“Le Stapled Halle” in Holborn is recorded from at least 1292. The name derives from the “Staple”, a duty on wool introduced in 1275, and “Halle”, the French word for a covered market. Its use for trading in a number of commodities, but particularly in wool, flourished in the 13th Century but began to decline from the 1350s, and was at an end by c1375. The subsequent use of the site by the legal profession dates from c1415, when the Society of Staple Inn was established.
By 1586 it was an Inn of Chancery (and would become the largest), closely associated with Gray’s Inn, one of the Inns of Court. Its lawyers and students formed the Grand Company and Fellows of Staple Inn. These partnerships with larger law firms were common among many of the other Inns of Court and minor Inns of Chancery. In 1529, the Benchers of Gray’s Inn had purchased the land where Staple Inn stood, though no rent was charged. (In 1811, the Society of Staple Inn acquired the freehold for £16,000.) Additional land by the old Staple Inn Hall was purchased in 1580 and a new hall built on the site by the wealthy Fellows of the Society.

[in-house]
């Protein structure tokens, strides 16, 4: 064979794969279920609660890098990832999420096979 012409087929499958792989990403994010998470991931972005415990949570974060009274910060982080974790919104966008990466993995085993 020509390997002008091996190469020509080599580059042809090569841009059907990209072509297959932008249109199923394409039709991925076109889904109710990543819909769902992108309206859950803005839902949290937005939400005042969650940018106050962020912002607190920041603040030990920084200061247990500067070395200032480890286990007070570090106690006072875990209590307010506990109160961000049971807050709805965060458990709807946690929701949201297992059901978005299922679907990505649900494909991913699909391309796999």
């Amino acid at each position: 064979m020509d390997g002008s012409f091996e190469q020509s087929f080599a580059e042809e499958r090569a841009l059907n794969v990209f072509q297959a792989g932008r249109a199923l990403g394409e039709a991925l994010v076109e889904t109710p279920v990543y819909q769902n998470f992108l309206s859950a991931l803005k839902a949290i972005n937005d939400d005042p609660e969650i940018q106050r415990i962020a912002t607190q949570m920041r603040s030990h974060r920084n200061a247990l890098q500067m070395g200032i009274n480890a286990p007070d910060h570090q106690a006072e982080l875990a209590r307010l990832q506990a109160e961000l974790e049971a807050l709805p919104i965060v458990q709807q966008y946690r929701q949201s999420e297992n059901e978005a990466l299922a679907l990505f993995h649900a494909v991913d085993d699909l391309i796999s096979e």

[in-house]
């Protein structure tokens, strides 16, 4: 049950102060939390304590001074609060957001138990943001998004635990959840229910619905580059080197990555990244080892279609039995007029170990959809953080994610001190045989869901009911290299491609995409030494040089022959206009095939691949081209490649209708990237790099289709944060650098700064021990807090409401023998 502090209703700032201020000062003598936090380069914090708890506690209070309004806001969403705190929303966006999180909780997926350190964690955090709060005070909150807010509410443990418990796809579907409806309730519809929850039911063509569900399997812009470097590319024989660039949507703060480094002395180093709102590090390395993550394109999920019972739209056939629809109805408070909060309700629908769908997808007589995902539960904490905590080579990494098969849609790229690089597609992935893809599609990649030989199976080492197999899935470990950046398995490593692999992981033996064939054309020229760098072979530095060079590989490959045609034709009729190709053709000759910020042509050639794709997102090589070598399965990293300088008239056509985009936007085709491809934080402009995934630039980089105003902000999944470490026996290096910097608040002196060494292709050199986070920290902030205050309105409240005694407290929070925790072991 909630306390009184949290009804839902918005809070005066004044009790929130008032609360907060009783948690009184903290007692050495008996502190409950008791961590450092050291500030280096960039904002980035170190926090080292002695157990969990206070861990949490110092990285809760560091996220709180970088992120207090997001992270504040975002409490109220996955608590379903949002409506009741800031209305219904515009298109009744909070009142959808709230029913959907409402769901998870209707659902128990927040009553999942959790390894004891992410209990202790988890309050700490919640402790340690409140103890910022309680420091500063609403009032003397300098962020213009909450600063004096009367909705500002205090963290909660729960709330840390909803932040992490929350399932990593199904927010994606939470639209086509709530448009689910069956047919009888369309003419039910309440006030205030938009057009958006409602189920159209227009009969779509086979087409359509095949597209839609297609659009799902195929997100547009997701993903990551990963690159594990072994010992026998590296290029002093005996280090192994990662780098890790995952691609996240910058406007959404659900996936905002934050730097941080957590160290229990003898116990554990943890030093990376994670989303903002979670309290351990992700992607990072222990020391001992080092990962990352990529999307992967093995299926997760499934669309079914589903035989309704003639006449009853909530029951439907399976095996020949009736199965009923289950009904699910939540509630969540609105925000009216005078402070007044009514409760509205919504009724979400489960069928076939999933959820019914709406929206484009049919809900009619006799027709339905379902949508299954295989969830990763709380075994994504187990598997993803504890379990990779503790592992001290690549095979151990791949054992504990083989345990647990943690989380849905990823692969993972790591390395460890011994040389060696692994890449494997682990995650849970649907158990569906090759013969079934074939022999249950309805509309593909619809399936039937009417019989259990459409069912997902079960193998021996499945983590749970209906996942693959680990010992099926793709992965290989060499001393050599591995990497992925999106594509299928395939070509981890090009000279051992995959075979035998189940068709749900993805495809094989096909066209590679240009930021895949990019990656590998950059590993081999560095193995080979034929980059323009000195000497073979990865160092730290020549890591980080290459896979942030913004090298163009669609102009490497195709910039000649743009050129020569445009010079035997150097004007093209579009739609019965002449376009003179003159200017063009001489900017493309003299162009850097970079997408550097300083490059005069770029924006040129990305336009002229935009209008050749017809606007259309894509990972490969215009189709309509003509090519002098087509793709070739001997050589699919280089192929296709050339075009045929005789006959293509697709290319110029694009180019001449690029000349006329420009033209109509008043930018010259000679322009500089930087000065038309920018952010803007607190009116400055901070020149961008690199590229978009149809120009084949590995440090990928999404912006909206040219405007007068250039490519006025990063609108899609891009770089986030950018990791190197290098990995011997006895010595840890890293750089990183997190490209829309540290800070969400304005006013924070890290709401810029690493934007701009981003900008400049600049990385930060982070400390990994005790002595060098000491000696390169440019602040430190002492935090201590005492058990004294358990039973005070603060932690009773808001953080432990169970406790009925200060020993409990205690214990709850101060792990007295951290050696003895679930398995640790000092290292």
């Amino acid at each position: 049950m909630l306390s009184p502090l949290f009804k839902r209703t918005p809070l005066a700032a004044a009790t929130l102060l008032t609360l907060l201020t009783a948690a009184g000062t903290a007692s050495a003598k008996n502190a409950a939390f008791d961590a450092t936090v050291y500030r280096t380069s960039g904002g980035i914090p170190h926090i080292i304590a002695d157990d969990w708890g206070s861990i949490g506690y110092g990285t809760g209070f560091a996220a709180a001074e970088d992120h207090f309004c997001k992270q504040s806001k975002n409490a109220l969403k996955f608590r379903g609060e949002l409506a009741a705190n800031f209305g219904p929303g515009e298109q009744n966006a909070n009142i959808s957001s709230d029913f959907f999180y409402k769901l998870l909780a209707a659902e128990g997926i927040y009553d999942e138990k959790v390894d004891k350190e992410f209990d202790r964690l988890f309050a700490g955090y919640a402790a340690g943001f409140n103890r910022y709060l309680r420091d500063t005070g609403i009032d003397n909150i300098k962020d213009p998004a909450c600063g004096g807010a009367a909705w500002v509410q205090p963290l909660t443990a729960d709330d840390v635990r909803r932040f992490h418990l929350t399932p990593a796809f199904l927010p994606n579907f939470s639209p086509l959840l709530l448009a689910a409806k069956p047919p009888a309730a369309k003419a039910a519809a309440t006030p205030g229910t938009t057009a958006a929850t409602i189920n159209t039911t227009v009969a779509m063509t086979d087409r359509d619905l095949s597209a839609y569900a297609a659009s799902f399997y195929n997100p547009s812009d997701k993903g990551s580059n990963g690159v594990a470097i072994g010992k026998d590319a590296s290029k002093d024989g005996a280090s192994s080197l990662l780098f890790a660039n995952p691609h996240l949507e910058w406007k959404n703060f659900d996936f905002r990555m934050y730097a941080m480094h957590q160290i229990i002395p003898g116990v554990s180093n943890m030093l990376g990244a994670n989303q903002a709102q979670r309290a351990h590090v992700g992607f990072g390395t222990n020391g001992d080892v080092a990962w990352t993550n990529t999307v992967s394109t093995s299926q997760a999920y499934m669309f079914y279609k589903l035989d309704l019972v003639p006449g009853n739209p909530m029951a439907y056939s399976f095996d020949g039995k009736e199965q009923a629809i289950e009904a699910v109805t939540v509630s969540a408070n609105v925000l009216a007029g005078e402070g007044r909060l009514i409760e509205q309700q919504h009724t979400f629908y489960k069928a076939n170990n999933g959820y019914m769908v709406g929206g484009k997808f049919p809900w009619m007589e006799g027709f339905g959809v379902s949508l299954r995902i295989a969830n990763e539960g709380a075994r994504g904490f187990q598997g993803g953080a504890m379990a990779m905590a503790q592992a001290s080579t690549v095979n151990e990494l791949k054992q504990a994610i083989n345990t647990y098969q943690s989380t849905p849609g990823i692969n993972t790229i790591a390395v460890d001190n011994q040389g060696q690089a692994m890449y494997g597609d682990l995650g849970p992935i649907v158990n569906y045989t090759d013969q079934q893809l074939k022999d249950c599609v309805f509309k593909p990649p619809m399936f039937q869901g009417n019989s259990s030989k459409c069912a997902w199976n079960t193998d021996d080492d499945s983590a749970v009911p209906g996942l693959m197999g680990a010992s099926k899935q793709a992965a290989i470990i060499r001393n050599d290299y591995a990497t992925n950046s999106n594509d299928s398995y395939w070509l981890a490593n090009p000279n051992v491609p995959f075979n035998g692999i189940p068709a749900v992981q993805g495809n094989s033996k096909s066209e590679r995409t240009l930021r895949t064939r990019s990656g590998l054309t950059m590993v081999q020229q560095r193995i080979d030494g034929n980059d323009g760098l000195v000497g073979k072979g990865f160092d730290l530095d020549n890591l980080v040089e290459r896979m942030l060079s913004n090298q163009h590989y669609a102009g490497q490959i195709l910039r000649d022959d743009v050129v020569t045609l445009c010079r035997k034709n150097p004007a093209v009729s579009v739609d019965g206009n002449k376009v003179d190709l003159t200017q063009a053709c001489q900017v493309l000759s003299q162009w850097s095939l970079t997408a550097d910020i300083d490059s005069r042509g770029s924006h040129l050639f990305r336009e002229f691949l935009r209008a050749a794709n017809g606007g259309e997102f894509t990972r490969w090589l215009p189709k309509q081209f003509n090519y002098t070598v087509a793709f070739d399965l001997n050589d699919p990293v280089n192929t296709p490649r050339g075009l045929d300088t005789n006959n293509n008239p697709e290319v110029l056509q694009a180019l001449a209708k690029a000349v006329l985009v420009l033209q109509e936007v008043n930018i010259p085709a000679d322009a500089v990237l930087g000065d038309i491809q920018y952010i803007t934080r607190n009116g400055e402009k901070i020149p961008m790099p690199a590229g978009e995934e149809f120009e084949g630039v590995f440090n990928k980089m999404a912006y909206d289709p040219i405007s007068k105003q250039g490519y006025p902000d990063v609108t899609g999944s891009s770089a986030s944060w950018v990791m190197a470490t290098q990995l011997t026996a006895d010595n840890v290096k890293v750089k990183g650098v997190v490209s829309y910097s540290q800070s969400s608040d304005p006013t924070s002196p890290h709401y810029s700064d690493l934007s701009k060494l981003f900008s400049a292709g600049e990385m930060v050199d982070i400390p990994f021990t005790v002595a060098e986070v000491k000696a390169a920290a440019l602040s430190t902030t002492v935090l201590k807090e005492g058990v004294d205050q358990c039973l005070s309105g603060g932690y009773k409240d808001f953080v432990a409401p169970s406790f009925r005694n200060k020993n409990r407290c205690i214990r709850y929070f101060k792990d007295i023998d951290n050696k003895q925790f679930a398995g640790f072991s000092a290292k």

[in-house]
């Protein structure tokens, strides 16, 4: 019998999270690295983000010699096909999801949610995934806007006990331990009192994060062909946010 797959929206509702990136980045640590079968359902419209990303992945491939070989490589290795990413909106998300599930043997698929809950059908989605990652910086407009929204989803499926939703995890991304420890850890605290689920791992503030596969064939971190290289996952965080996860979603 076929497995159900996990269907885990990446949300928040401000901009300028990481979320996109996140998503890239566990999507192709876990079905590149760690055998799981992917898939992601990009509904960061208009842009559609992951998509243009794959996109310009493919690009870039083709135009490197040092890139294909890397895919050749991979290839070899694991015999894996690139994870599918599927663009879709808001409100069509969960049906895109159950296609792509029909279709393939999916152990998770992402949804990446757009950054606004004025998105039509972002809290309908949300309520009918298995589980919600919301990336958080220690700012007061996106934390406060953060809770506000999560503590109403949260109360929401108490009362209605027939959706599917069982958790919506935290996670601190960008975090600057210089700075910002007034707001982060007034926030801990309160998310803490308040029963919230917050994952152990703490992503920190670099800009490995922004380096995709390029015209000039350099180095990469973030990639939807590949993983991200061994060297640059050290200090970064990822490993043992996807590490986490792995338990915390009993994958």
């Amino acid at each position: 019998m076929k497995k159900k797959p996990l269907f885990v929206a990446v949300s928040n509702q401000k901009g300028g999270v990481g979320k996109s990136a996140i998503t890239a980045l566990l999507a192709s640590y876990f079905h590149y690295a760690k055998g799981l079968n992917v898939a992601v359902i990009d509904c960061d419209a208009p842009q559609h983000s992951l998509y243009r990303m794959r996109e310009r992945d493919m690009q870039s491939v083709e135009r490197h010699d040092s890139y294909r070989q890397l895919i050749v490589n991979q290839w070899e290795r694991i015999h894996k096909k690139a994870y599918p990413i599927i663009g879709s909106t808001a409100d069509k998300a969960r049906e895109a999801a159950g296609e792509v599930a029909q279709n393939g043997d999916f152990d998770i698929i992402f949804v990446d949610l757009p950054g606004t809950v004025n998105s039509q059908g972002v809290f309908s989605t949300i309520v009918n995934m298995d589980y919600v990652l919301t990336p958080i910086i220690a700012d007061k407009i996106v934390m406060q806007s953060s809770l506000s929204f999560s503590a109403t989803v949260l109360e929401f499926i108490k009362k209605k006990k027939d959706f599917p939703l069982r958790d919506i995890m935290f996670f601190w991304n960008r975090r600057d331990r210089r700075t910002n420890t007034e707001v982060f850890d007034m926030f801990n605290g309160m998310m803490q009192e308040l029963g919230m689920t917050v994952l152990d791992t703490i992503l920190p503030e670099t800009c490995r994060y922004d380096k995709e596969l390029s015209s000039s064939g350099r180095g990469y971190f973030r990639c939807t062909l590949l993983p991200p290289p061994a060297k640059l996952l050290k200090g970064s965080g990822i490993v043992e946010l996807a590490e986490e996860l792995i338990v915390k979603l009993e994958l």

A well and pump in the courtyard provided the Inn with particularly pure water from underground springs, reportedly having medicinal qualities. The garden south of the hall was at one time rented by the renowned herbalist and barber-surgeon John Gerard (1545-1612). There he grew the rare plants collected from myriad sources which he recorded in his famous “Herball, or General History of Plantes” (1597).
Following the Great Fire of 1666, new building regulations required the timber buildings overlooking Holborn to be faced with fireproof plaster, which remained covering the plaster until 1887. By 1800, the number of students had decreased, and new regulations of the Inns of Court meant that Staple Inn had become essentially a social club for those who occupied chambers.
The Society of Staple Inn was eventually dissolved in 1884 and the site sold to builders. A large part of the site was put up at public auction in November 1886, and the successful bid of £68 000 was made by the Prudential Assurance Company. Since 1887, Staple Inn has been used by the Institute of Actuaries. Alfred Waterhouse was given the task of restoring Staple Inn to good order without losing its essential character.
The buildings dating from the late 16th Century and the 18th Century that remain today include the half timbered Elizabethan buildings onto Holborn that Nikolaus Pevsner described as “the most impressive surviving example in London”.